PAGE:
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dcosborn

Cloning an object in C++

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I've got a FileInStream object which derives from RandomAccessInStream which, in turn, derives from InStream. Both RandomAccessInStream and InStream are pure virtual, with RandomAccessInStream adding the ability to manage the current stream position. Now, with my system, its possible to clone FileInStream objects using the copy constructor. Each copy uses the same InFile object to access the file, but maintains its own current stream position. However, I need to clone a FileInStream which is hidden behind a RandomAccessInStream pointer. I need to use a RandomAccessInStream pointer because I also want to support other forms of RandomAccessInStream(ie: MemoryInStream). So, basically, I'd like to copy construct a RandomAccessInStream, which is impossible. One way of doing this would be to use a Clone() function in the InStream class. Each non-pure-virtual derived class would implement the function. However, Clone() would need to return a new InStream instance. In my case then, I'd have to cast it to a RandomAccessInStream. Either that or I'd need to make a special cloning function for each class in the heirarchy such as RandomAccessClone() and FileClone() which returns an instance of the native type. I want to find a better way of doing this! Does anyone know of something I might have overlooked? Or maybe you could just slap me for wasting so much time on such a stupid problem. Thanks. [edited by - dcosborn on April 4, 2004 4:31:43 AM]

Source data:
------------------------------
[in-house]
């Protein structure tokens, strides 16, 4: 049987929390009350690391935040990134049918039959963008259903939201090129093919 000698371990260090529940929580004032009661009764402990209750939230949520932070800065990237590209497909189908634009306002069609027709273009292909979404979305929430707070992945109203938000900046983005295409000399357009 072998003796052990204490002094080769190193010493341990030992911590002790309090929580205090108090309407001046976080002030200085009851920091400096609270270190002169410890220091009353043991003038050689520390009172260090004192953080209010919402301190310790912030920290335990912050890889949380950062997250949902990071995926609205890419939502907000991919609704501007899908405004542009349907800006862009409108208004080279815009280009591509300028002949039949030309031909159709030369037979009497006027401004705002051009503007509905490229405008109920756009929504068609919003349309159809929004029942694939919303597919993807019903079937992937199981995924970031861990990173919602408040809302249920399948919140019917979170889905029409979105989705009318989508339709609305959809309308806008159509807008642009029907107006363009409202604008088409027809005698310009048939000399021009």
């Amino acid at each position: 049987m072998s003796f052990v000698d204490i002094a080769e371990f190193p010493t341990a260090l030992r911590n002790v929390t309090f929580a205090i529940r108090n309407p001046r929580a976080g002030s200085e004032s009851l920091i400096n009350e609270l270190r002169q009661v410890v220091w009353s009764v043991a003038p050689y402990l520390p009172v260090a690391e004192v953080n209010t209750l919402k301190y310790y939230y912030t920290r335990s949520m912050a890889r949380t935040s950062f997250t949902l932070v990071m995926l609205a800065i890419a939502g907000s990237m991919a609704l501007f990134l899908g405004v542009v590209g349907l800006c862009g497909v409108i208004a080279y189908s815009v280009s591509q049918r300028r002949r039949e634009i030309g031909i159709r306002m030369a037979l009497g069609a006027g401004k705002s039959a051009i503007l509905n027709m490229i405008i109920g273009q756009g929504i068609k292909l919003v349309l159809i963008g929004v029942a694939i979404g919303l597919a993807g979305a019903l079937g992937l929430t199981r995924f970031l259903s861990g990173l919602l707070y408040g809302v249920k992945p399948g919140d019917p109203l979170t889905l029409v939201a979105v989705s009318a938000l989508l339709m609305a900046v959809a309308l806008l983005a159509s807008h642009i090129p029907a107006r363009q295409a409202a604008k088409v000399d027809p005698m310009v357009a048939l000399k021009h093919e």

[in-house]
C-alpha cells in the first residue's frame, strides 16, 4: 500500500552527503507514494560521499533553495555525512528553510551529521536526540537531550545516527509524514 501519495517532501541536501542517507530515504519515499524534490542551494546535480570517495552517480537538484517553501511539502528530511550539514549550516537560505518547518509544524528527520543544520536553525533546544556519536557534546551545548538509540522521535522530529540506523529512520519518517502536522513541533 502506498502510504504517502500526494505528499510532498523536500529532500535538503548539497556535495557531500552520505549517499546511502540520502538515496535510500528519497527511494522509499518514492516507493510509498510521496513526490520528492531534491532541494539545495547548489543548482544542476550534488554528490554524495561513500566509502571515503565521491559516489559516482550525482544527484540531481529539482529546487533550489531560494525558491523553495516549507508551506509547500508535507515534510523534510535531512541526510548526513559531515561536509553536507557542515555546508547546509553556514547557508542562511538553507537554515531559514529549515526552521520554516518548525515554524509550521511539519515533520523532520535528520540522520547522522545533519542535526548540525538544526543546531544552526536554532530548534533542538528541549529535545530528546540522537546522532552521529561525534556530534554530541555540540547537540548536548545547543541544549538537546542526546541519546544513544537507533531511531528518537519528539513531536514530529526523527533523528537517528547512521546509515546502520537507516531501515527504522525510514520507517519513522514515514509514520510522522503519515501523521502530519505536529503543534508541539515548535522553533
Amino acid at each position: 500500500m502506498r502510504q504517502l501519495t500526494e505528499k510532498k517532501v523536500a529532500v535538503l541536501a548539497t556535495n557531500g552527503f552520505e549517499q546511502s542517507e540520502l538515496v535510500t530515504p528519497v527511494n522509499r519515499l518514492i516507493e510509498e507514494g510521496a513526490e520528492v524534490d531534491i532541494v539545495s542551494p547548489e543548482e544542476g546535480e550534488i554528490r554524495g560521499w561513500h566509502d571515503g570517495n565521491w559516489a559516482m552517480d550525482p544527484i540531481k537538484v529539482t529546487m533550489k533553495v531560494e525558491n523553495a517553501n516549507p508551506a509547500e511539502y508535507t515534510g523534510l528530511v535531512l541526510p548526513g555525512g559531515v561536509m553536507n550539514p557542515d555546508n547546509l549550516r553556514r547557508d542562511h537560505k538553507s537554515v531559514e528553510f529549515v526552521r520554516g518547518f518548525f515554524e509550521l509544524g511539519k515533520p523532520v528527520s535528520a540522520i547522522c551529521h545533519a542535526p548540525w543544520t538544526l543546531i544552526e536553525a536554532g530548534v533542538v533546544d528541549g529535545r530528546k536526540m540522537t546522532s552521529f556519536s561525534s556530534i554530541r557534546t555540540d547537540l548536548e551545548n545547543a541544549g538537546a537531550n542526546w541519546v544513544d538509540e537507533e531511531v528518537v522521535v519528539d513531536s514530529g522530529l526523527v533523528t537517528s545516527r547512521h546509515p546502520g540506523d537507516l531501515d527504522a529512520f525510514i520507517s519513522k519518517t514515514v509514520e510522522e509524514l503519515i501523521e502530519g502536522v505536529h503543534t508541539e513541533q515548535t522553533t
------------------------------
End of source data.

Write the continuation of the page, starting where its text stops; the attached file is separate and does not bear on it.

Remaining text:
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C++ added covariant return types in about 1996, I believe. That is, it''s legal to do this:

class Base {
public:
virtual Base * Clone(void);
};

class Derived : public Base {
public:
virtual Derived * Clone(void);
};


Just have your RandomAccessInStream::Clone() function return a RadmonAccessInstream *. It''s legal C++.

(Unless, of course, your compiler doesn''t support it, in which case you should upgrade your compiler. )

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You've just run into the prime use of a verrry interesting feature in C++, "covariant return types".

This will work:

class Base
{
public:
virtual Base* Clone() = 0;
};

class Derived1 : public Base
{
public:
virtual Derived1* Clone() { ... }
};

class Derived2: public Base
{
public:
virtual Derived2* Clone() { ... }
};


See what's going on there? You're allowed to override a function, not only by giving it the same signature, but by giving it the same signature except returning a value that is convertible to the target value. (not too clear on what exactly the limits are; for the sake of clarity, I'd only ever use it like this.)

EDIT: KHAAAAAAAAAN!!!!


"Sneftel is correct, if rather vulgar." --Flarelocke

[edited by - sneftel on April 4, 2004 4:34:23 AM]

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quote:
Original post by Sneftel
(not too clear on what exactly the limits are; for the sake of clarity, I'd only ever use it like this.)



A derived class D, when overloading a function in a accessible base class B, with return type B * or B &, may instead return D * or D & respectively. (Well they also need to have the same cv-qualifier level. i.e. If you change the return type from const B *, it needs to be replaced by const D *.) edit: See 10.3 paragraph 5 in the standard for the exact verbage.

Oh, and I was wrong, it was accepted in 1992.

quote:

EDIT: KHAAAAAAAAAN!!!!


BWA HA HA HA!



[edited by - SiCrane on April 4, 2004 4:50:24 AM]

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